RSNA: MR, mammo miss same amount of breast cancers as ultrasound

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CHICAGO—Errors in interpretation of ultrasound screening of breast cancer were similar in prevalence (21 percent of misses) to errors in mammographic and MRI interpretation, based on a retrospective review of the ACRIN 6666 trial, presented Nov. 27 at the 97th Scientific Assembly and Annual Meeting of the Radiological Society of North America (RSNA).

The ACRIN [American College of Radiology Imaging Network] 6666 trial enrolled 2,809 women from 21 sites (in the U.S., Canada and Argentina) between April 2004 and February 2006, explained the trial’s principal investigator Wendie A. Berg MD, PhD, visiting professor at the University of Pittsburgh School of Medicine.

In this analysis, Berg et al sought to determine sources of false negative mammography, ultrasound and MRI in the ACRIN 6666 protocol (100 invasive, median size 10 mm). In particular, they sought to assess whether primary factors were lack of depiction or errors in interpretation.

Three experienced breast imaging radiologists independently reviewed breast imaging performed the year prior to and year of diagnosis for each of 130 malignant lesions (110 women) in the 21-site ACRIN 6666 protocol of ultrasound screening. After initial review blinded to other imaging and pathology, observers reviewed pathologic findings and recorded imaging findings evident only in retrospect.

Factors affecting lesion detection included:

  • Technical reasons (outside field of view, poor soft tissue contrast, motion or other);
  • Detection (“busy breasts,” poor lesion to background contrast, seen on only one view, difficult location and large breast); and
  • Interpretation issues (looks benign, multiple similar findings, at scar and very subtle).

The researchers compared the results to initial site interpretations. 

For the 52 percent malignancies missed by mammography, Berg reported that 16 were evident on prospective review (five masses, seven calcifications, two calcified masses, one suspicious node and one asymmetry/distortion), three seen only in retrospect (one calcification and two asymmetries) and 48 not depicted. Five of 19 cancers also were seen on prior-year mammogram. Initial mammographic (overlapping) errors were: seven technical, 13 detection and seven interpretation issues.

For the 55 percent malignancies missed by initial ultrasound, 14 were evident prospectively, one only retrospectively and 56 not depicted. Two of 15 cancers were depicted on prior-year ultrasound. Initial ultrasound (overlapping) errors were: six technical, eight detection and nine interpretation factors. Targeted ultrasound depicted another 14 percent malignancies (two not within initial field of view).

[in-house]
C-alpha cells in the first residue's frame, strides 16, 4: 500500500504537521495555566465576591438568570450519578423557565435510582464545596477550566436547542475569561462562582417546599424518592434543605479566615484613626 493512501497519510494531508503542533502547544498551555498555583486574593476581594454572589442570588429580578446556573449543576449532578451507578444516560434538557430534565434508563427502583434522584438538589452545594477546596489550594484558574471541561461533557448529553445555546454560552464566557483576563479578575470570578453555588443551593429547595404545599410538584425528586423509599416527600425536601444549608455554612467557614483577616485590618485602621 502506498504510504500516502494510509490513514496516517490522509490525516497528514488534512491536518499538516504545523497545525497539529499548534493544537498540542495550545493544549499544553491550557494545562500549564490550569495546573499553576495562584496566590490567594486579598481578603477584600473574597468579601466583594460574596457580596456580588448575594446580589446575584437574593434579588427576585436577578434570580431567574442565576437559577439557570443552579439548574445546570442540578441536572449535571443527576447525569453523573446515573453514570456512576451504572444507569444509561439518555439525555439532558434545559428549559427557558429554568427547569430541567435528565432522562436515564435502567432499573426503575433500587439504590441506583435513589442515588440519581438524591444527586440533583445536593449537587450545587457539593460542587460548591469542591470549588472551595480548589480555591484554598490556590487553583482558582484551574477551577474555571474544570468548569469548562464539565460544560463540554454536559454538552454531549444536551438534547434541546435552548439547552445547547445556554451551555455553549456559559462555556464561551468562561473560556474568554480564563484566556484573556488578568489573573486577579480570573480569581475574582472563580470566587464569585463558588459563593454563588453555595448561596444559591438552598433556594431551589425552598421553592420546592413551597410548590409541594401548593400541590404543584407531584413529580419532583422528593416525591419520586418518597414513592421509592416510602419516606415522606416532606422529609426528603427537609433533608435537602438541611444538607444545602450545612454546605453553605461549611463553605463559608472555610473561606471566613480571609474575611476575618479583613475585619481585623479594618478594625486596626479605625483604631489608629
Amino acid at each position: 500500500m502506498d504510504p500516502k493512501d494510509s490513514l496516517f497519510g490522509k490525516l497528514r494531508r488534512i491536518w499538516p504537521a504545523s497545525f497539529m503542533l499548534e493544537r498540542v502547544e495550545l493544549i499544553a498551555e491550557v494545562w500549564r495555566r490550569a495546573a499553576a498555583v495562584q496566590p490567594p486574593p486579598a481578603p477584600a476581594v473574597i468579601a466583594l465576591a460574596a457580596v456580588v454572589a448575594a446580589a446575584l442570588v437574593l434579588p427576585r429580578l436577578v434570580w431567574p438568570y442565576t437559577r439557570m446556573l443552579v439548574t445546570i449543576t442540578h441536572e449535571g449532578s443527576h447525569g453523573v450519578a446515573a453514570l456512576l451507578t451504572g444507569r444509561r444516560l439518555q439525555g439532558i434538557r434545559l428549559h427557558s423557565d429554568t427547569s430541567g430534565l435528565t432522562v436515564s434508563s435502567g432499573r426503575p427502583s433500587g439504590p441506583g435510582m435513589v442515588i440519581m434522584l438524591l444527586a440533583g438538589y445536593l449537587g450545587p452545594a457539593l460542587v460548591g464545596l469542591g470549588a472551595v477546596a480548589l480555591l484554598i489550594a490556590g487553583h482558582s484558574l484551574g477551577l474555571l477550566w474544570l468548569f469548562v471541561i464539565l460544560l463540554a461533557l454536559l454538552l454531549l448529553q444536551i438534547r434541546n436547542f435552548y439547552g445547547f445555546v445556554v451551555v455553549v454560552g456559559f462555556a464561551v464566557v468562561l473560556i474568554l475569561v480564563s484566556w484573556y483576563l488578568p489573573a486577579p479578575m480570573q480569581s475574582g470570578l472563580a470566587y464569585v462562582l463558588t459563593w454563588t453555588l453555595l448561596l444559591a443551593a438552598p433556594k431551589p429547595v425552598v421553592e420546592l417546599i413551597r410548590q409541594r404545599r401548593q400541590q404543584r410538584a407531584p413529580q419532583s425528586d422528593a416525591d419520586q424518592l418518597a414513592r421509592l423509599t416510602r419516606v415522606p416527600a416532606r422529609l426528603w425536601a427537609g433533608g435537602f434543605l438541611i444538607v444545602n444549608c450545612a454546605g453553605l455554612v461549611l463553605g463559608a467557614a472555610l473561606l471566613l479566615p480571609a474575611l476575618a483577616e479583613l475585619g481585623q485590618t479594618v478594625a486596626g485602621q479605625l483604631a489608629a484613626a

Of 19 cancers imaged by MRI, 26 percent were missed on initial site interpretation. Of those five, one mass was seen on prospective review (interpretive error), none in retrospect and four were not depicted.

Based on these results, 28 percent of mammographically missed cancers were interpretive errors as were 21 percent of sonographically missed cancers and 20 percent of MRI misses. Berg reported that another 14 percent missed cancers were seen on targeted ultrasound.

Berg noted that the comparable rate of missed cancers with mammography was “surprising” adding that the “similar rates of errors across all modalities…is important to consider with the improving the performance of ultrasound going forward.”

“Automated scanning will not eliminate errors in interpretation. It is possible, but not proven that computer-assisted detection and diagnosis have reduced errors in mammography and MRI—albeit with some major asterisks.” 

She also noted that the results from the ACRIN 6666 trial might be “as good as it is going to get [with the current state of technology] because of the experience level of the readers.” However, she concluded that more study is warranted in this area.

The ACRIN 6666 trial was funded by the Avon Foundation and the National Cancer Institute.